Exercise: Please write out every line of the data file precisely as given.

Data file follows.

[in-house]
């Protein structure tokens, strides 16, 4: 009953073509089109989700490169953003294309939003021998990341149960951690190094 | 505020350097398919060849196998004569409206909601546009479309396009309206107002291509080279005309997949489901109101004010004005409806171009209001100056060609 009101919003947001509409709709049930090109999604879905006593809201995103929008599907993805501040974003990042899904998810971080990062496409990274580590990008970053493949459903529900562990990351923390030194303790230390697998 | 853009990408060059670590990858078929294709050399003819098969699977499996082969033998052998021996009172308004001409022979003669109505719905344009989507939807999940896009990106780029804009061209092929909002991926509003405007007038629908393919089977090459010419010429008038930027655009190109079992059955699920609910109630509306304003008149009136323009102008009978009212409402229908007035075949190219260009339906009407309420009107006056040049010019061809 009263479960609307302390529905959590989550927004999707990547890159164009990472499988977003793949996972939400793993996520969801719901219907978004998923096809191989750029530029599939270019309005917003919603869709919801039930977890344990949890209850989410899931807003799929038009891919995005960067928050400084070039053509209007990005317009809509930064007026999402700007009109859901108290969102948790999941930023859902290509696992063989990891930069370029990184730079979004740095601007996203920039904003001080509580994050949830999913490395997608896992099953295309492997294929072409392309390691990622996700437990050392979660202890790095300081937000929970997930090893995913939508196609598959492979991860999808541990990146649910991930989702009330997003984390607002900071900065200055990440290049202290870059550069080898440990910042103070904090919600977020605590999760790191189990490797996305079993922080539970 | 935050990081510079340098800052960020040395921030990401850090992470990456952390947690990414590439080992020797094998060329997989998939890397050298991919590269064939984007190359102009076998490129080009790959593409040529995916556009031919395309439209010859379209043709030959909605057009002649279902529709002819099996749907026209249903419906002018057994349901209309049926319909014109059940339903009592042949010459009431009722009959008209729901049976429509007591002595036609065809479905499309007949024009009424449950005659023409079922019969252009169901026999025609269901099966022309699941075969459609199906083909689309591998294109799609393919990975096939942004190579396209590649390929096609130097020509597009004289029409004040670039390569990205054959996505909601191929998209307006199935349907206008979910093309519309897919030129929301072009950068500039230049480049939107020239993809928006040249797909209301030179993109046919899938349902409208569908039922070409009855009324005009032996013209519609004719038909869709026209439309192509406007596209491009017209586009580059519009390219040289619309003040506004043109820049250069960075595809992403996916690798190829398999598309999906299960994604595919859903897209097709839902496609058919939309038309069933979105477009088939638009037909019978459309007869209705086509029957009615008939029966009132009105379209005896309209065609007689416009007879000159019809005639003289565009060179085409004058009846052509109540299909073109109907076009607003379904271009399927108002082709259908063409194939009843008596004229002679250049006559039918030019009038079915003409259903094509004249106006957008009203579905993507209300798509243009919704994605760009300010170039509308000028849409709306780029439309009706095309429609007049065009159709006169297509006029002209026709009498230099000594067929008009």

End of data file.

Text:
[in-house]
């Protein structure tokens, strides 16, 4: 009953073509089109989700490169953003294309939003021998990341149960951690190094 | 505020350097398919060849196998004569409206909601546009479309396009309206107002291509080279005309997949489901109101004010004005409806171009209001100056060609 009101919003947001509409709709049930090109999604879905006593809201995103929008599907993805501040974003990042899904998810971080990062496409990274580590990008970053493949459903529900562990990351923390030194303790230390697998 | 853009990408060059670590990858078929294709050399003819098969699977499996082969033998052998021996009172308004001409022979003669109505719905344009989507939807999940896009990106780029804009061209092929909002991926509003405007007038629908393919089977090459010419010429008038930027655009190109079992059955699920609910109630509306304003008149009136323009102008009978009212409402229908007035075949190219260009339906009407309420009107006056040049010019061809 009263479960609307302390529905959590989550927004999707990547890159164009990472499988977003793949996972939400793993996520969801719901219907978004998923096809191989750029530029599939270019309005917003919603869709919801039930977890344990949890209850989410899931807003799929038009891919995005960067928050400084070039053509209007990005317009809509930064007026999402700007009109859901108290969102948790999941930023859902290509696992063989990891930069370029990184730079979004740095601007996203920039904003001080509580994050949830999913490395997608896992099953295309492997294929072409392309390691990622996700437990050392979660202890790095300081937000929970997930090893995913939508196609598959492979991860999808541990990146649910991930989702009330997003984390607002900071900065200055990440290049202290870059550069080898440990910042103070904090919600977020605590999760790191189990490797996305079993922080539970 | 935050990081510079340098800052960020040395921030990401850090992470990456952390947690990414590439080992020797094998060329997989998939890397050298991919590269064939984007190359102009076998490129080009790959593409040529995916556009031919395309439209010859379209043709030959909605057009002649279902529709002819099996749907026209249903419906002018057994349901209309049926319909014109059940339903009592042949010459009431009722009959008209729901049976429509007591002595036609065809479905499309007949024009009424449950005659023409079922019969252009169901026999025609269901099966022309699941075969459609199906083909689309591998294109799609393919990975096939942004190579396209590649390929096609130097020509597009004289029409004040670039390569990205054959996505909601191929998209307006199935349907206008979910093309519309897919030129929301072009950068500039230049480049939107020239993809928006040249797909209301030179993109046919899938349902409208569908039922070409009855009324005009032996013209519609004719038909869709026209439309192509406007596209491009017209586009580059519009390219040289619309003040506004043109820049250069960075595809992403996916690798190829398999598309999906299960994604595919859903897209097709839902496609058919939309038309069933979105477009088939638009037909019978459309007869209705086509029957009615008939029966009132009105379209005896309209065609007689416009007879000159019809005639003289565009060179085409004058009846052509109540299909073109109907076009607003379904271009399927108002082709259908063409194939009843008596004229002679250049006559039918030019009038079915003409259903094509004249106006957008009203579905993507209300798509243009919704994605760009300010170039509308000028849409709306780029439309009706095309429609007049065009159709006169297509006029002209026709009498230099000594067929008009």